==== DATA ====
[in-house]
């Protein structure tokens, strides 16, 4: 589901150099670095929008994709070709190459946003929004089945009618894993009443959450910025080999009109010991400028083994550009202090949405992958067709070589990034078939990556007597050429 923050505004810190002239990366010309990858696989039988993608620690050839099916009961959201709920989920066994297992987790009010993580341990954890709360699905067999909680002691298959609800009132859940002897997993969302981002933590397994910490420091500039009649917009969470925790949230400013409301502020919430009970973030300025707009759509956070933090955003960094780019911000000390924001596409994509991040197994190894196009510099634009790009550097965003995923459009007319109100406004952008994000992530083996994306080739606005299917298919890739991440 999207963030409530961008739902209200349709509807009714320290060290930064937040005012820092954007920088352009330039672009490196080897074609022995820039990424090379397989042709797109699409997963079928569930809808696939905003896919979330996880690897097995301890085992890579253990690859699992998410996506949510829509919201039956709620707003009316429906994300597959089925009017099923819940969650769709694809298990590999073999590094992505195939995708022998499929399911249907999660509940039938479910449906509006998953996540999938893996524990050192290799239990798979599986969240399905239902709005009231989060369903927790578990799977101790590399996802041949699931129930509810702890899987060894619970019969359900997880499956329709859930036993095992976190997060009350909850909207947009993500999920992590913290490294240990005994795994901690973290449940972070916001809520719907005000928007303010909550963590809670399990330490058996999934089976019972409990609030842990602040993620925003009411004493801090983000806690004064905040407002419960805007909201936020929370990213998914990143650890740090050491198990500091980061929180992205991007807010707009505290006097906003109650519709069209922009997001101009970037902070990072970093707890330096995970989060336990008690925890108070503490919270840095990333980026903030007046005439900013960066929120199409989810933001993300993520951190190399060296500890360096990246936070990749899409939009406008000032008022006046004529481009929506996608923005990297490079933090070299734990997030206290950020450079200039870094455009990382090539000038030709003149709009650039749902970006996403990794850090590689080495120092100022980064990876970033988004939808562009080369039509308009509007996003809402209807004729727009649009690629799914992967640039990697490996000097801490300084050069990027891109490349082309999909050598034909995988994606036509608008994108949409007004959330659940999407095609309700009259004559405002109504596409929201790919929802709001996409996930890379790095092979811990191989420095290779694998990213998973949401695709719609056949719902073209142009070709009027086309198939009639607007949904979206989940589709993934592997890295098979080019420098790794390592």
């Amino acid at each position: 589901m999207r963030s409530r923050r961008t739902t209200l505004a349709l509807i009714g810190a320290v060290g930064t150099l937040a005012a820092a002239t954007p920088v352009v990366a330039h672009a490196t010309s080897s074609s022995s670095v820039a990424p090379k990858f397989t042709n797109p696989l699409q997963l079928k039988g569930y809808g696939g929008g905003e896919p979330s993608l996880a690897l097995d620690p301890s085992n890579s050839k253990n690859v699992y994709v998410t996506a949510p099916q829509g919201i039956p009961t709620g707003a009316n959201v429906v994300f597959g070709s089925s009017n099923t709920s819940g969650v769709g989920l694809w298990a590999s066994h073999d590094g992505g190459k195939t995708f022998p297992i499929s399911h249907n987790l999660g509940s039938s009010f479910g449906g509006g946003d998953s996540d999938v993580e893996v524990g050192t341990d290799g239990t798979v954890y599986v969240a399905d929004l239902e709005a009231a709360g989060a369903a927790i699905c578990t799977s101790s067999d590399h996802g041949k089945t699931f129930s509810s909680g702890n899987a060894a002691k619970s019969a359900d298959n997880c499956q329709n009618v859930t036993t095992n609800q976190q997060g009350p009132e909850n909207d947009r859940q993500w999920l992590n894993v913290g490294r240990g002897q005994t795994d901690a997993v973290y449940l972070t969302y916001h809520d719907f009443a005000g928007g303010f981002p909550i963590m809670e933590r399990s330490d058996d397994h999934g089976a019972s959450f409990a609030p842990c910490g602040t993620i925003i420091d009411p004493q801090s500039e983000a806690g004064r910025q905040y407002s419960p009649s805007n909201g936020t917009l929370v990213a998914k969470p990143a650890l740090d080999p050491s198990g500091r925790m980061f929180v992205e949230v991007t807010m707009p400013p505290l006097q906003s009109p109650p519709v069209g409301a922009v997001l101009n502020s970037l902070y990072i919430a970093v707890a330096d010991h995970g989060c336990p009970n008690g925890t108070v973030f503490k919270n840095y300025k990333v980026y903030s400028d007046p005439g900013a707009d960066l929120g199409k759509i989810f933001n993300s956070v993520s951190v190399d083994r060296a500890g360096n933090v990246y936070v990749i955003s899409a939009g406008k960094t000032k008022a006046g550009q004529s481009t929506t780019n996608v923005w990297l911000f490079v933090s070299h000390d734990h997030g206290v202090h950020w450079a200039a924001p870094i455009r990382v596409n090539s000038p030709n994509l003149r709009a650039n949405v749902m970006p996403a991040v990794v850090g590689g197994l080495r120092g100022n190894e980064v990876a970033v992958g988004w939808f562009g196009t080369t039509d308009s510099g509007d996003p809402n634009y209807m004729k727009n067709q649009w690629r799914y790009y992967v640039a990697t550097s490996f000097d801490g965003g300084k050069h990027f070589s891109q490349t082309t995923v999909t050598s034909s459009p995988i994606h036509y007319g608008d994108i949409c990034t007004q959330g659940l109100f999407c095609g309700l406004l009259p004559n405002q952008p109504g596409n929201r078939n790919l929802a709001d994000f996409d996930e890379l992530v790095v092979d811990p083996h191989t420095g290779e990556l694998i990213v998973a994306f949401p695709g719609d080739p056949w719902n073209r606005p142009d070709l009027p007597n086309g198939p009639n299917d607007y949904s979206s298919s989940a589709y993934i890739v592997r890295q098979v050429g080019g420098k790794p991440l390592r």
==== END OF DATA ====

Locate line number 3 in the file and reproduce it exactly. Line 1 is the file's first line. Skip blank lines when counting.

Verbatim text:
């Amino acid at each position: 589901m999207r963030s409530r923050r961008t739902t209200l505004a349709l509807i009714g810190a320290v060290g930064t150099l937040a005012a820092a002239t954007p920088v352009v990366a330039h672009a490196t010309s080897s074609s022995s670095v820039a990424p090379k990858f397989t042709n797109p696989l699409q997963l079928k039988g569930y809808g696939g929008g905003e896919p979330s993608l996880a690897l097995d620690p301890s085992n890579s050839k253990n690859v699992y994709v998410t996506a949510p099916q829509g919201i039956p009961t709620g707003a009316n959201v429906v994300f597959g070709s089925s009017n099923t709920s819940g969650v769709g989920l694809w298990a590999s066994h073999d590094g992505g190459k195939t995708f022998p297992i499929s399911h249907n987790l999660g509940s039938s009010f479910g449906g509006g946003d998953s996540d999938v993580e893996v524990g050192t341990d290799g239990t798979v954890y599986v969240a399905d929004l239902e709005a009231a709360g989060a369903a927790i699905c578990t799977s101790s067999d590399h996802g041949k089945t699931f129930s509810s909680g702890n899987a060894a002691k619970s019969a359900d298959n997880c499956q329709n009618v859930t036993t095992n609800q976190q997060g009350p009132e909850n909207d947009r859940q993500w999920l992590n894993v913290g490294r240990g002897q005994t795994d901690a997993v973290y449940l972070t969302y916001h809520d719907f009443a005000g928007g303010f981002p909550i963590m809670e933590r399990s330490d058996d397994h999934g089976a019972s959450f409990a609030p842990c910490g602040t993620i925003i420091d009411p004493q801090s500039e983000a806690g004064r910025q905040y407002s419960p009649s805007n909201g936020t917009l929370v990213a998914k969470p990143a650890l740090d080999p050491s198990g500091r925790m980061f929180v992205e949230v991007t807010m707009p400013p505290l006097q906003s009109p109650p519709v069209g409301a922009v997001l101009n502020s970037l902070y990072i919430a970093v707890a330096d010991h995970g989060c336990p009970n008690g925890t108070v973030f503490k919270n840095y300025k990333v980026y903030s400028d007046p005439g900013a707009d960066l929120g199409k759509i989810f933001n993300s956070v993520s951190v190399d083994r060296a500890g360096n933090v990246y936070v990749i955003s899409a939009g406008k960094t000032k008022a006046g550009q004529s481009t929506t780019n996608v923005w990297l911000f490079v933090s070299h000390d734990h997030g206290v202090h950020w450079a200039a924001p870094i455009r990382v596409n090539s000038p030709n994509l003149r709009a650039n949405v749902m970006p996403a991040v990794v850090g590689g197994l080495r120092g100022n190894e980064v990876a970033v992958g988004w939808f562009g196009t080369t039509d308009s510099g509007d996003p809402n634009y209807m004729k727009n067709q649009w690629r799914y790009y992967v640039a990697t550097s490996f000097d801490g965003g300084k050069h990027f070589s891109q490349t082309t995923v999909t050598s034909s459009p995988i994606h036509y007319g608008d994108i949409c990034t007004q959330g659940l109100f999407c095609g309700l406004l009259p004559n405002q952008p109504g596409n929201r078939n790919l929802a709001d994000f996409d996930e890379l992530v790095v092979d811990p083996h191989t420095g290779e990556l694998i990213v998973a994306f949401p695709g719609d080739p056949w719902n073209r606005p142009d070709l009027p007597n086309g198939p009639n299917d607007y949904s979206s298919s989940a589709y993934i890739v592997r890295q098979v050429g080019g420098k790794p991440l390592r």